There are no guideline numbers that indicate degrees of healthy soil. No one can test your soil and give you a list of the microbes you are missing.

And yet, manufacturers of these products are quick to tell you that their product will improve your soil. They have no way of knowing this. And you as a gardener have no way to verify that your microbe populations improve after applying the product.

Perhaps the most important point is that you never have a deficiency because microbe populations are always at capacity.

Probiotics Added to Soil

One of the claims by manufacturers is that they are adding large numbers of microbes and that allows them to overpower existing microbes, thereby eliminating pathogens and modifying natural populations.

How many microbes are actually added?

I looked up Plant Probiotics by Micra Culture. It was the first one I found that provided the contents of the product. A 57 g pack is enough to cover 100 sq ft and it contains 20 x 107 bacteria per gram. This adds 108 bacteria/sq ft.

Lower quality soil contains 108 bacteria per teaspoon, or 6 x 1011/cu ft.

That means the product will add 1 bacterium for every 3,000 bacteria already in the top 6 inches of soil, assuming all of the bacteria in the product are still alive. I don’t consider that a “large number!” Remember that bacteria can multiply very quickly. If given extra food, the 3,000 natural bacteria can be 6,000 in 20 minutes. What effect do you think one extra bacterium has on the population? None.

Also note that 1 teaspoon of lower quality soil has 5 times as many bacteria as one pack of this product.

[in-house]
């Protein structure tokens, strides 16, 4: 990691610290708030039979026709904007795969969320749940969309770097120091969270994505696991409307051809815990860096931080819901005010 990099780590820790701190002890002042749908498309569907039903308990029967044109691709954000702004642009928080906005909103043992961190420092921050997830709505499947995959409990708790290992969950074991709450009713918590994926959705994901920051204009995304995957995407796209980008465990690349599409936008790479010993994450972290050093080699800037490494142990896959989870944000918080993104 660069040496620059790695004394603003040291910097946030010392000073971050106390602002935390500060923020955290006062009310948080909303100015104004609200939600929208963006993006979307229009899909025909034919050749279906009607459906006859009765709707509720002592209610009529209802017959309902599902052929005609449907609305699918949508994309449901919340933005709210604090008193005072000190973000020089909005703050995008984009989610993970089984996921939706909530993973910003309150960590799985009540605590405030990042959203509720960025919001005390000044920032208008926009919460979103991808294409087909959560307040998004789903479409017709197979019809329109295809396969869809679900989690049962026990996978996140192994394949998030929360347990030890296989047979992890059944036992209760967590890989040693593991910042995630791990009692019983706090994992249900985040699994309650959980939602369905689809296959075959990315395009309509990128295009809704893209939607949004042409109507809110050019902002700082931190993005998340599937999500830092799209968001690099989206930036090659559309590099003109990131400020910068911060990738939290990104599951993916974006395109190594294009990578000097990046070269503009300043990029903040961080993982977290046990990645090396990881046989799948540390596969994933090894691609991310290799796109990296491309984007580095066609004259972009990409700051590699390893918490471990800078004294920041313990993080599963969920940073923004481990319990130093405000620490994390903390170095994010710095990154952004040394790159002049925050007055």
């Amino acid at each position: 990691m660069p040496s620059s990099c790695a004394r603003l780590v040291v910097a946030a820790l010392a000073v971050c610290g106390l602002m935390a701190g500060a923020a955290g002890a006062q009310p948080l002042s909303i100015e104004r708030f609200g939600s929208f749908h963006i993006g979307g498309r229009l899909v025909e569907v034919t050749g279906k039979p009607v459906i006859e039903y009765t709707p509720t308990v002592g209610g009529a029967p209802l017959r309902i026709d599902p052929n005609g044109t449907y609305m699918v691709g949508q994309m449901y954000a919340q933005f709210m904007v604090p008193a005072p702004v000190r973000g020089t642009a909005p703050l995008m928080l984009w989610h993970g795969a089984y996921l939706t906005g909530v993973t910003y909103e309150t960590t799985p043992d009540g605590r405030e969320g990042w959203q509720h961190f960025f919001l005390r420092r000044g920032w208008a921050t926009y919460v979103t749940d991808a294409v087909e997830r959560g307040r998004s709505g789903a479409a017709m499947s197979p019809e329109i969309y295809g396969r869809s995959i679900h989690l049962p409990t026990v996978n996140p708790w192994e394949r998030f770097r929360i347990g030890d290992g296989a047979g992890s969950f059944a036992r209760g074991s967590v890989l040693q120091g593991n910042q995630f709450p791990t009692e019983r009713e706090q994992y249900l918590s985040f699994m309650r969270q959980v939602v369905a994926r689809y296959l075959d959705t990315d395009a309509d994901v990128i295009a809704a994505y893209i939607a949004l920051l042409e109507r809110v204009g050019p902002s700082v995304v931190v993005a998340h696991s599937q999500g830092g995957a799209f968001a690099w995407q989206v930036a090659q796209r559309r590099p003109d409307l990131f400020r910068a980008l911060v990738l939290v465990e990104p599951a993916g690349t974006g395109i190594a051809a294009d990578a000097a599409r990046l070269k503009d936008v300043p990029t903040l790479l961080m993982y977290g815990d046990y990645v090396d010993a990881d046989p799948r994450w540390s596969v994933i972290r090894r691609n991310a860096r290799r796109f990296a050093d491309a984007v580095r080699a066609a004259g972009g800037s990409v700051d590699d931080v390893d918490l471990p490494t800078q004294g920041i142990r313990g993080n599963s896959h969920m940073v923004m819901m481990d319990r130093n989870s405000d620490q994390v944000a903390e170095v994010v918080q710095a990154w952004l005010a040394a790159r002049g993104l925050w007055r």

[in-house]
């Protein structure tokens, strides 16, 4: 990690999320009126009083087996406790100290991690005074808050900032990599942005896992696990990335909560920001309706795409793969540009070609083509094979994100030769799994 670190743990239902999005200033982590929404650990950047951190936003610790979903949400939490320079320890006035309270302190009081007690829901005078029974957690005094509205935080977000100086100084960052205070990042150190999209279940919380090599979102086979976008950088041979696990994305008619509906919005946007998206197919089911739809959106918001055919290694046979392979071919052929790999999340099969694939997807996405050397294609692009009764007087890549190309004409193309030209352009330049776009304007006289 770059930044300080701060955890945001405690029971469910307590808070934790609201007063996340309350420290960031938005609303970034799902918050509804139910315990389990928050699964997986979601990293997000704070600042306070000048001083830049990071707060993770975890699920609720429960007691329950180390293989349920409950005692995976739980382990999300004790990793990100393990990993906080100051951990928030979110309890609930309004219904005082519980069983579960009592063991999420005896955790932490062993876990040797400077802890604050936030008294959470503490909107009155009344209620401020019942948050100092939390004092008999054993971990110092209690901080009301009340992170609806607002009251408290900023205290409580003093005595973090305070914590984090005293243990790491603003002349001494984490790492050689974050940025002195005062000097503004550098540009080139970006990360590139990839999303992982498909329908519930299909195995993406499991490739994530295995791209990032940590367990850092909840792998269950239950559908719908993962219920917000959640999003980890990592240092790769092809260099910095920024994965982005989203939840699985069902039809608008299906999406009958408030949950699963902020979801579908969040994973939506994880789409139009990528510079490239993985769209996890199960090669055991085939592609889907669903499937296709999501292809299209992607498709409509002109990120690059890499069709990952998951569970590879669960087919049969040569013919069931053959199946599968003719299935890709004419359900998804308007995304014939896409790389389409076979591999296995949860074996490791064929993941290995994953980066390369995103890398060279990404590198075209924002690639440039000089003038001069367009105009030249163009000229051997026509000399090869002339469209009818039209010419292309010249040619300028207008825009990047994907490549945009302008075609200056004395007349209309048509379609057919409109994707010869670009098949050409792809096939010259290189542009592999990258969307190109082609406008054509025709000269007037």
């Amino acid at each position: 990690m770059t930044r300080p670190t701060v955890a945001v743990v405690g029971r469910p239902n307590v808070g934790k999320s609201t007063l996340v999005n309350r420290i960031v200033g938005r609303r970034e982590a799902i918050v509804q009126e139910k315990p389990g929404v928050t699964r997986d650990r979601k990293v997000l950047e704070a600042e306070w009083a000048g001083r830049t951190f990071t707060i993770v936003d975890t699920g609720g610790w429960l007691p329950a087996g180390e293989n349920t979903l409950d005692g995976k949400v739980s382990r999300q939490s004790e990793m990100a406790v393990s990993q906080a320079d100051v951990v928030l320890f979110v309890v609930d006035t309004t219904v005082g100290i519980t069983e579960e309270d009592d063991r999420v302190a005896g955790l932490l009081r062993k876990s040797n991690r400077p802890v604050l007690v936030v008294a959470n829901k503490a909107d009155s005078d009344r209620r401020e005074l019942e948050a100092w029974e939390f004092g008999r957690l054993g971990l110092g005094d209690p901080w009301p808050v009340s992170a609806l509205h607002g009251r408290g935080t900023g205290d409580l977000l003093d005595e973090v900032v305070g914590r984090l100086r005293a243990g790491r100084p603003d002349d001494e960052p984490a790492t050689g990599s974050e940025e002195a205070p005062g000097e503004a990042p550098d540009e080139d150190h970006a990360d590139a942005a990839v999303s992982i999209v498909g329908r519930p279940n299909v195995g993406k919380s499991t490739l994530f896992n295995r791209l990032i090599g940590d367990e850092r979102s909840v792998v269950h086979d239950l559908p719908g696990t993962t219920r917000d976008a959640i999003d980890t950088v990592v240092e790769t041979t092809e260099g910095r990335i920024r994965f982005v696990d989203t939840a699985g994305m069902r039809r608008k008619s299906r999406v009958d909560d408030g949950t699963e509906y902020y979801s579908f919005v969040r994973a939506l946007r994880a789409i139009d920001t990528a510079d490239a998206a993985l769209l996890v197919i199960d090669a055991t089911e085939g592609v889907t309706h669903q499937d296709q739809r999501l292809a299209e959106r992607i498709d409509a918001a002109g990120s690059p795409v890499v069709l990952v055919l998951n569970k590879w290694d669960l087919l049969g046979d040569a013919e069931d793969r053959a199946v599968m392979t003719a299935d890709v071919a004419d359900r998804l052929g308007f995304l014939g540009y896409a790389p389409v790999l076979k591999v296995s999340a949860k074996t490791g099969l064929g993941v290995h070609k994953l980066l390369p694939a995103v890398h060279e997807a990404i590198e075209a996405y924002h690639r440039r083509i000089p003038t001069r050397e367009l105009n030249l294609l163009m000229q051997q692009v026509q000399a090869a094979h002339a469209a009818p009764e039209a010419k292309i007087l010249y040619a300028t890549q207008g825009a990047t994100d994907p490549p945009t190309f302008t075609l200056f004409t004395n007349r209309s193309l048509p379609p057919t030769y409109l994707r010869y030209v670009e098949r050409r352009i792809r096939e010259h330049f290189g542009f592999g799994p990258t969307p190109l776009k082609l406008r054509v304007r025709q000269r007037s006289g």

Have Commercial Products Been Tested?

I have researched a dozen different manufacturers to find a scientific study that shows the efficacy of their product. I have contacted manufacturers and asked for their evidence. Most don’t even try to reply. I did get this reply, “This is a bacterial treatment. No information was published.”

I have not found one published scientific paper that shows these commercial products work. Customers have to start demanding this type of evidence before they buy these products.

If you find such studies please post a link to them in the comments below.

Should You Buy Soil Microbes

Although some very specific products may be beneficial for farmers in certain cases, home gardeners should not buy microbes except in rare cases which I will discuss in another post.

Your soil is already saturated with as many microbes as it will support. Any that you add will almost certainly die.

The only thing you can do is take steps to improve your soil health. As the soil gets better, microbe populations increase naturally.

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Robert Pavlis

I have been gardening my whole life and have a science background. Besides writing and speaking about gardening, I own and operate a 6 acre private garden called Aspen Grove Gardens which now has over 3,000 perennials, grasses, shrubs and trees. Yes--I am a plantaholic!

31 thoughts on “Buying Soil Probiotics (Microbes) – Are They Beneficial, Effective or Nonsense?”

  1. How do you feel about products that contain multiple strains of bacillus that use humic acid as a carrier? Wouldn’t the humic provide the organic matter needed for the microbes to survive and flourish upon application?